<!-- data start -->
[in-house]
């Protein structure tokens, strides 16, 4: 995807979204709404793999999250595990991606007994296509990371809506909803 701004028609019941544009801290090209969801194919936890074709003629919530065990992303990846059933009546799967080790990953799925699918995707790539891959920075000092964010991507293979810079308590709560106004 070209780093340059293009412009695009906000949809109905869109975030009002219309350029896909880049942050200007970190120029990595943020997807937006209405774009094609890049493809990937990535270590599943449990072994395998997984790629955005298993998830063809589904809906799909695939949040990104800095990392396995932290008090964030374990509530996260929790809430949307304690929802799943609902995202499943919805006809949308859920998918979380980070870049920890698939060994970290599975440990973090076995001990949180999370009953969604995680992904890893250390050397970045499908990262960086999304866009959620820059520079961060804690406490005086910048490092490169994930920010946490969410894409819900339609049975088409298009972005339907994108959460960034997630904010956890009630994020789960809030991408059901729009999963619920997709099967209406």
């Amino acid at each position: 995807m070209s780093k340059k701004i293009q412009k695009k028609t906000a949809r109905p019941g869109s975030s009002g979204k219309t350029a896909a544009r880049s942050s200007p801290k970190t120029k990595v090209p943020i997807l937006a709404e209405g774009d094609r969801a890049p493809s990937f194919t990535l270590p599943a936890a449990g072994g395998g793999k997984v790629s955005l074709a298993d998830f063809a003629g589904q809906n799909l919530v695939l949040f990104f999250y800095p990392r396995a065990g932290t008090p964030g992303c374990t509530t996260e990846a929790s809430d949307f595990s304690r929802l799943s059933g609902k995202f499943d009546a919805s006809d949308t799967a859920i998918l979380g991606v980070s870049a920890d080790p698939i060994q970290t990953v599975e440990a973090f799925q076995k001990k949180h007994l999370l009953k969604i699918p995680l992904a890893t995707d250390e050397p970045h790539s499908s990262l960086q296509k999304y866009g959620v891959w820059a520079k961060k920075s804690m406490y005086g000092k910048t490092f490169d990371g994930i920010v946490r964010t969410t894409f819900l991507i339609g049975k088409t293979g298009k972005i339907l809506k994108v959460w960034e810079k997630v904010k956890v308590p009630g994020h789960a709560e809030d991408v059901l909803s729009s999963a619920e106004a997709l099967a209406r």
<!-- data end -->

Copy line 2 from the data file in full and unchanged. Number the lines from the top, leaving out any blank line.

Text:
């Protein structure tokens, strides 16, 4: 995807979204709404793999999250595990991606007994296509990371809506909803 701004028609019941544009801290090209969801194919936890074709003629919530065990992303990846059933009546799967080790990953799925699918995707790539891959920075000092964010991507293979810079308590709560106004 070209780093340059293009412009695009906000949809109905869109975030009002219309350029896909880049942050200007970190120029990595943020997807937006209405774009094609890049493809990937990535270590599943449990072994395998997984790629955005298993998830063809589904809906799909695939949040990104800095990392396995932290008090964030374990509530996260929790809430949307304690929802799943609902995202499943919805006809949308859920998918979380980070870049920890698939060994970290599975440990973090076995001990949180999370009953969604995680992904890893250390050397970045499908990262960086999304866009959620820059520079961060804690406490005086910048490092490169994930920010946490969410894409819900339609049975088409298009972005339907994108959460960034997630904010956890009630994020789960809030991408059901729009999963619920997709099967209406």